Culture

Bit Slap: The Wii U looks to the past to create the future

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Walking into a recent event Nintendo held to show off their Wii U was akin to stepping into an oversized version of the console itself. Blue lights peppered the area, illuminating the white walls and couches. It was the same blue light that flashes when the Wii is ready for an update. Fitting that the event was bathed in that icy blue, as the Wii U is the update that Nintendo needs to stay competitive in the console space.

Beginning with the console itself, for anyone who owns a Wii, the Wii U’s design will not be too drastic. In fact, the new console looks like a sleeker version of the former, though we were treated to both black and white options. All current iterations of the Wii Remote are compatible, so you don’t need to spend an arm and a leg on new peripherals. The graphics are comparable to the PS3 and 360, but Nintendo has already proven you don’t need the best visuals to sell the most consoles. Being that we are talking about Nintendo, simple controllers will not do. The Wii U features the much-hyped touch screen controller that wirelessly connects to the console. When playing with the newfangled controller, something seemed really familiar. It struck me that this wasn’t a new technology for Nintendo. In fact, they are aiming to achieve something they attempted back on the GBA. Allow me to explain.

Way back before the Wii and DS we had the Gamecube and Game Boy Advance. Four-player gaming was easy, but limited. It’s rather cumbersome for four players to change equipment, check inventories, maps, etc., using one screen. How was this issue solved? By using a cable that connected the GBAs to the Gamecube. Games like Four Swords and the original Crystal Chronicles made use of this feature, which worked great…assuming you had four GBAs and four cables. Now, years later, Nintendo is building a system around this concept. But will it work this time around?

The first game we  get to try out was Nintendo Land, an ode to the company’s history featuring twelve attractions based on different properties ranging from Legend of Zelda to Animal Crossing. One of the available available attractions involved Luigi’s Mansion and a 1-vs-5 event. One player used the touch pad on which was displayed the same game screen, only he saw where his character (a ghost). The other four players viewed their Mii characters on the TV screen, but they had no idea where the ghost was. The object was to defeat the ghost using your flashlight or, in the case of the touch pad player, attack and defeat the other players. We were encouraged to use team work in hunting down the ghost, which caused Wii Remote vibrations when it was near. This took me back to the days of Nintendo 64 and multiplayer games that were as much about being with your friends as it was about the game itself. Obviously there is the danger of the players screen watching the touch pad, but where is the fun in that?

We also got to try out New Super Mario Bros. U which played almost identically to the Wii iteration with the touch screen being used by an extra player to add platforms, while Rayman’s use of the touch screen was much the same purpose, helping the actual player. It’s this use of the touch pad that has me a bit worried. Much like shoe-horning motion control onto early Wii games, we may see a lot of “helping” modes on early Wii U games.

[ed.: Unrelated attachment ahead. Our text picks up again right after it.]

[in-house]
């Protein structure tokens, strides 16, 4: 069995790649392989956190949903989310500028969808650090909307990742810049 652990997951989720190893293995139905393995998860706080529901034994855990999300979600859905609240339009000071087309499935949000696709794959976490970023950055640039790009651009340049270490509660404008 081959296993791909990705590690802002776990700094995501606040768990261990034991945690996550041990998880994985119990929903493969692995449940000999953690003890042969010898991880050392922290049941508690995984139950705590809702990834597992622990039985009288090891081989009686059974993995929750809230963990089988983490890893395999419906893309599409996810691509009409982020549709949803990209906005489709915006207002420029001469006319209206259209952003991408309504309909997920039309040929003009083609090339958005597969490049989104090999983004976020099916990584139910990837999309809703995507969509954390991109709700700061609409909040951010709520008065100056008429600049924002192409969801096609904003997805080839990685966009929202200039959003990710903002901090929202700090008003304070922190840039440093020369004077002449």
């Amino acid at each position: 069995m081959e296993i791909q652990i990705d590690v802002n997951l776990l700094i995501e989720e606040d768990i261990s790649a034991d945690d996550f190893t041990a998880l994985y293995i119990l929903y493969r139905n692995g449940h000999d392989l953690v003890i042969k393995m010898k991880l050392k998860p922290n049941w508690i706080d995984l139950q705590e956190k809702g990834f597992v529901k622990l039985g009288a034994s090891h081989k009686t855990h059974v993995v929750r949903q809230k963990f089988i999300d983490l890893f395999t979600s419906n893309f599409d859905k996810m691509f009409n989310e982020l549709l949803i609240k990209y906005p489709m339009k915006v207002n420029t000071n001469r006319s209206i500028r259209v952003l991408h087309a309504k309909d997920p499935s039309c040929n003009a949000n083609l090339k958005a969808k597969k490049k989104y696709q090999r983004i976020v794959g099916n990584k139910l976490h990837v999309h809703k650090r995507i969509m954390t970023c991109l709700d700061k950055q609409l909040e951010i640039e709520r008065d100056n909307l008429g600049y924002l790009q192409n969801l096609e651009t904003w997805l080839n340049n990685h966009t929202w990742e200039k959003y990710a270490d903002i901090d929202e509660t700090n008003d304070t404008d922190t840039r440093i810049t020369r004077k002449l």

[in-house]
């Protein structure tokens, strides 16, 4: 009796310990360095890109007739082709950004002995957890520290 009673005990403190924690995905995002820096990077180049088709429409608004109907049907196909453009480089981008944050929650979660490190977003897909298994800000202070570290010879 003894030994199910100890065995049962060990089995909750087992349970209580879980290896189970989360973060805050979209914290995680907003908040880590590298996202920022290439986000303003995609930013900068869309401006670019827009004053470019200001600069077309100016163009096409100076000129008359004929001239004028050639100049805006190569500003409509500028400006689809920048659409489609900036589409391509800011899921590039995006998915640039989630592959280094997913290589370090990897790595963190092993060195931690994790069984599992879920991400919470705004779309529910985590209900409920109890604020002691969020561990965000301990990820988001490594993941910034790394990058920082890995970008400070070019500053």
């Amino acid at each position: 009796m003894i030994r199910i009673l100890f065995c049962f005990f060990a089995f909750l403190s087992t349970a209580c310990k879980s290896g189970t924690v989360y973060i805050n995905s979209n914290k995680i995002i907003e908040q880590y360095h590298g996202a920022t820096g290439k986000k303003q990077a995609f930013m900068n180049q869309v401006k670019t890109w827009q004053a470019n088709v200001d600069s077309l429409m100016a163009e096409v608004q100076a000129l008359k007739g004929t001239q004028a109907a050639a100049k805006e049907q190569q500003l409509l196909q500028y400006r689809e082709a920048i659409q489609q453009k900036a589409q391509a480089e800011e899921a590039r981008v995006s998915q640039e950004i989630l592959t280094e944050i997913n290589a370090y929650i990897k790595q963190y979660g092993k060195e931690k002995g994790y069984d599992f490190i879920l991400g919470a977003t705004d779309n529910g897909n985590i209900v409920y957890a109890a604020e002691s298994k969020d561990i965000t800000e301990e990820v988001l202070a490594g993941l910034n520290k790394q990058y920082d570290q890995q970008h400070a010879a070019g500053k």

One of the most popular games at the event was ZombiU, an Ubisoft-developed game that has the player experiencing the zombie apocalypse in London. The touch pad added to the tension by acting as the backpack of the player character as well as a means of aiming and scanning the area. What is interesting was that there was no way to pause the action when you accessed your inventory, adding a sense of lingering dread to every action. Another novel bit is that when you die, you’re dead. Your character becomes a zombie and you take on a brand new character who may come upon your undead former ally. These are the kind of ideas I want to see expanded upon, new ways to play games beyond just better graphics or different control schemes.

An odd game at the event was the Wii U version of Arkham City which was…Arkham City with touch controls. Controlling a batarang by tilting the controller was all kinds of annoying and the sense of accomplishment I felt after was not because of a job well done. It meant I could move on.

The last game I got my hands on was P-100, which was like a mix of Viewtiful Joe and an RTS. You gathered townspeople and turned them into swords, gloves, and guns to fight gigantor alien mecha. By tracing symbols on the touch pad you morophed your little cannon fodder. I didn’t get much time on this one, but it is definitely a game I want to know more about.

Will the Wii U have the same success as the Wii? Time will tell, but Nintendo’s adherence to the past looks to either continue their success or damn the company. I’m banking on the former, simply because the company pushes their console as a means to bring people together in the physical world, a feature sorely lacking in all other consoles on the market.

A few quick notes for those interested:

The touch pad does have two analog sticks, a d-pad, and the usual face/trigger buttons. It’s sort of like holding the bottom of a 3DS but with a bigger screen.

The console is backwards compatible with Wii games but NOT Gamecube games.

No word on pricing, storage space or release date but Nintendo promised before the end of the calendar year.